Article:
Subject: Re: Looking for NetBSD kernel programmer...
To: Wojciech Puchar <>
From: Feico Dillema <>
List: tech-kern
Date: 02/28/2002 17:35:51
On Thu, Feb 28, 2002 at 03:59:59PM +0100, Wojciech Puchar wrote:
> sounds like marketing noise.

Didn't want to waste to much bandwidth for the initial email. It is
hard not to sound like marketing noise with any one-liner.

> i can understand "safety" as special organization, maybe duplication
> of metadata etc...
Our base design is a distributed storage system called Pesto, which can be
regarded as a base layer on top of which a complete filesystem can be
implemented (the base storage system does not implement a file name space
e.g.). One of our main objectives is to reduce overall system complexity,
and have a common layer that implements basic security mechanisms
(crypto, logging) and safety mechanisms (replication, logging).

Safety in our context then means adding the ability to withstand
faults (fault tolerance) and ---for situations where this may be
impossible, like violations of trust--- adding the ability to recover
(including being able to produce evidence of what went wrong and how,
in order to be able to persue recovery in the real-world, e.g. in a
court of law).

> but what is "mobility"?
With support for `mobility' we mean that the base system should work
efficiently on resource poor machines like PDAs and even (modern)
smartcards. More importantly, we treat mobile nodes as first-class
citizens in the system (as opposed to e.g. Coda). Also, we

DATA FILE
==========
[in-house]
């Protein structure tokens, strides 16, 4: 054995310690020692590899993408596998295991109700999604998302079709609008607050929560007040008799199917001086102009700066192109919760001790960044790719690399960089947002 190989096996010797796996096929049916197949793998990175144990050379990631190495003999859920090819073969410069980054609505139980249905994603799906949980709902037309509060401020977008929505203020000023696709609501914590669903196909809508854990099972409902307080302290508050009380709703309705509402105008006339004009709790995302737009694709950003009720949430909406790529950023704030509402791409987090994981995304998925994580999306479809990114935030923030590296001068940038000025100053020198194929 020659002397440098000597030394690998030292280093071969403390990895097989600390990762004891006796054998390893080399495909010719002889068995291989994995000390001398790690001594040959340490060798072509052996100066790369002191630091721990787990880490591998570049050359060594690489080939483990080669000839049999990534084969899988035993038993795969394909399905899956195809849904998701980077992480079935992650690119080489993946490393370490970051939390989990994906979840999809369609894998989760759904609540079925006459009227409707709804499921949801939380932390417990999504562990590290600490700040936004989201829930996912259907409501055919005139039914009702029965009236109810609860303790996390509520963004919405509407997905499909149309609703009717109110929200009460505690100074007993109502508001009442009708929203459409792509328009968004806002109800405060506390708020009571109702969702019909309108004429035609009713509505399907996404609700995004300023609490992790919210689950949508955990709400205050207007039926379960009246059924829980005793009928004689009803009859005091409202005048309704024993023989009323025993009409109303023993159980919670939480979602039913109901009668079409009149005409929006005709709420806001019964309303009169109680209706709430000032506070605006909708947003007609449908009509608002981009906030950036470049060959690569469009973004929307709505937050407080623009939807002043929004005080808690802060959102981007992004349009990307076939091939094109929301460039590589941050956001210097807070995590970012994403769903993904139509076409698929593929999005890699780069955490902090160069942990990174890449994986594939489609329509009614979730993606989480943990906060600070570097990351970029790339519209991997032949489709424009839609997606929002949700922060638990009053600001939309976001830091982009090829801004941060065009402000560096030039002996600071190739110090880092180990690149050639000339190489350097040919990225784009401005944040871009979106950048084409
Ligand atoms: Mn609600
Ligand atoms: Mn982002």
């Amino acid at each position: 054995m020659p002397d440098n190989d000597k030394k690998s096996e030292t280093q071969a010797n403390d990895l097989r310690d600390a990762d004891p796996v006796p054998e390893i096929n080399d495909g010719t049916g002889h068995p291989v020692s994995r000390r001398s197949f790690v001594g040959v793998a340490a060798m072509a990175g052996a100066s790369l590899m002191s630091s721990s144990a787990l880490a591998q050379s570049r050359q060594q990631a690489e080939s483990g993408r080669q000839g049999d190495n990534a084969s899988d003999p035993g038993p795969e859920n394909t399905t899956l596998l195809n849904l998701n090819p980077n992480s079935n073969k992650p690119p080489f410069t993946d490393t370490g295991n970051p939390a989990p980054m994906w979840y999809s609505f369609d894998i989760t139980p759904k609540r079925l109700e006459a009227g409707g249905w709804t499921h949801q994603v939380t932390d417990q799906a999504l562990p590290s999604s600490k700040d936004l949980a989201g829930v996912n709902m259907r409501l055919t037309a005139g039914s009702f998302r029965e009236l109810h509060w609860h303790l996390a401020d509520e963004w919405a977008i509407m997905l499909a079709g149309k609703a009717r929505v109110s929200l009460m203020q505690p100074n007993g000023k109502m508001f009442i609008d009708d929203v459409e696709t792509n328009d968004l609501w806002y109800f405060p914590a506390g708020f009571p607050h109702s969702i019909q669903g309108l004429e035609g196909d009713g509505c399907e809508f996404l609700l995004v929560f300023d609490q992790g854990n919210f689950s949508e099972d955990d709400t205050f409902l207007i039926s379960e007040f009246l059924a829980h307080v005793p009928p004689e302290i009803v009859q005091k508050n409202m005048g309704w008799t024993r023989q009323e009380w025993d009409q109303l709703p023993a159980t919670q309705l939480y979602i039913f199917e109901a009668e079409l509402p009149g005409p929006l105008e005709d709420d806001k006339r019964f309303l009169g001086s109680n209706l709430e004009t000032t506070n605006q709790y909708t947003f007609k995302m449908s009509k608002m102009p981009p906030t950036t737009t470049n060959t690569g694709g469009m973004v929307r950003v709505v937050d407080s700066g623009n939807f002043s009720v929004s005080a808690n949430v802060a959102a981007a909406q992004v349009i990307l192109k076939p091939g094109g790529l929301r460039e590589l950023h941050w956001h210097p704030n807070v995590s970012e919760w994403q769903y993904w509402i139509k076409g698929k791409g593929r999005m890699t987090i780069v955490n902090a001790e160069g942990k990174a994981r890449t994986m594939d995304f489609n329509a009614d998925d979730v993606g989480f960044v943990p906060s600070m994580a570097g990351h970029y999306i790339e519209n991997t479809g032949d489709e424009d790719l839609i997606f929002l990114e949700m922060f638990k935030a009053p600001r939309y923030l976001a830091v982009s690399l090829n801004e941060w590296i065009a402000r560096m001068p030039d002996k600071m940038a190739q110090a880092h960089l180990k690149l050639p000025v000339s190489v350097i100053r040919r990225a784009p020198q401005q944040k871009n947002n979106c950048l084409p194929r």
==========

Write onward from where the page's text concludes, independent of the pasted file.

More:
support disconnected, semi-disconnected operation by separating
replication (distibution of updates) and consistency control, by
seperating the acquisition of authorization and its actual use.
Other features e.g. allow delegation and offline delegation of
both (and separate) access to storage resources and access to content
further strengthening the usefullness of resource poor devices in the
system as a whole.

> and "security"? it depends of what user/group/access right you set for
> files&dirs, possibly ACL's, but what really special you invent.
Security is about being able to enforce your security policy. A secure
system in practice is one that makes it easy to state and manage your
policies and to enforce them. Or, in other words, a system that makes
it difficult for your security policies to be violated. So, it is a
management problem that can be simplified using well-known security
mechanisms like encryption.

We basically a special, but simple, cryptographic scheme to simplify
management of a user's security policies. It allows a user to worry
about his policies, without having to worry about the mechanisms
that enforce them.

> if something really special put it's description publically. if not,
There's a short work-in-progress paper on-line here:

Two papers have been submitted for publication (one on overall design,
the other on its security aspects in particular), and hence  will be
made public at some point in time, but are available on request only
for now.

> better do implementation to another more popular OS like windows.
We hope, in time, to make a variety of different implementations.
However, normally, in our academic setting we have no man-power to
build more than research proof-of-concept prototypes with limited
usability.  However, instead of only producing publishable papers we
also like to produce publishable and usable code.  I do not find it
so strange that we choose our first such implementation on the best
quality code-base available, i.e. NetBSD. I am working on a PhD, not a
popularity contest.

Apologies for continuing off-topic, but I felt somewhat provoked. I
will not let myself be provoked into further off-topic postings on
this list. To those that have replied to me already in private:
Thanks for your interest! I will send you more technical and
administrative details by email tomorrow.

Thank you,